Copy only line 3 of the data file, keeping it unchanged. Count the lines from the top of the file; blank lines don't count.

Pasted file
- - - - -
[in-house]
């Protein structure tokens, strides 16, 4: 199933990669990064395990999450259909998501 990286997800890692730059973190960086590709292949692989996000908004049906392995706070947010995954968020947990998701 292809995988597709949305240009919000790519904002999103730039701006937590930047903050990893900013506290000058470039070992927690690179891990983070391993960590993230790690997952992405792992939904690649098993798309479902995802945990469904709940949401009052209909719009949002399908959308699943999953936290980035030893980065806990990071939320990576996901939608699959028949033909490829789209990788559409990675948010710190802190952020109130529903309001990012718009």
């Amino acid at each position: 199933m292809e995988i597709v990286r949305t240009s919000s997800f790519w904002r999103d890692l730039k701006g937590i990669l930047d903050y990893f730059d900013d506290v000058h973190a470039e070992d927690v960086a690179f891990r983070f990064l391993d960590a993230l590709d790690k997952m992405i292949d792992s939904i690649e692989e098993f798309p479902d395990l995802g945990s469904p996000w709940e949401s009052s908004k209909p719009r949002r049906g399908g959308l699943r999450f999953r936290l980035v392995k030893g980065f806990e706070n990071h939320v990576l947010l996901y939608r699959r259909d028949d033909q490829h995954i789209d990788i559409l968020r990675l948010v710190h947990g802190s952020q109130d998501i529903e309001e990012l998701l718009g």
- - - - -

């Amino acid at each position: 199933m292809e995988i597709v990286r949305t240009s919000s997800f790519w904002r999103d890692l730039k701006g937590i990669l930047d903050y990893f730059d900013d506290v000058h973190a470039e070992d927690v960086a690179f891990r983070f990064l391993d960590a993230l590709d790690k997952m992405i292949d792992s939904i690649e692989e098993f798309p479902d395990l995802g945990s469904p996000w709940e949401s009052s908004k209909p719009r949002r049906g399908g959308l699943r999450f999953r936290l980035v392995k030893g980065f806990e706070n990071h939320v990576l947010l996901y939608r699959r259909d028949d033909q490829h995954i789209d990788i559409l968020r990675l948010v710190h947990g802190s952020q109130d998501i529903e309001e990012l998701l718009g």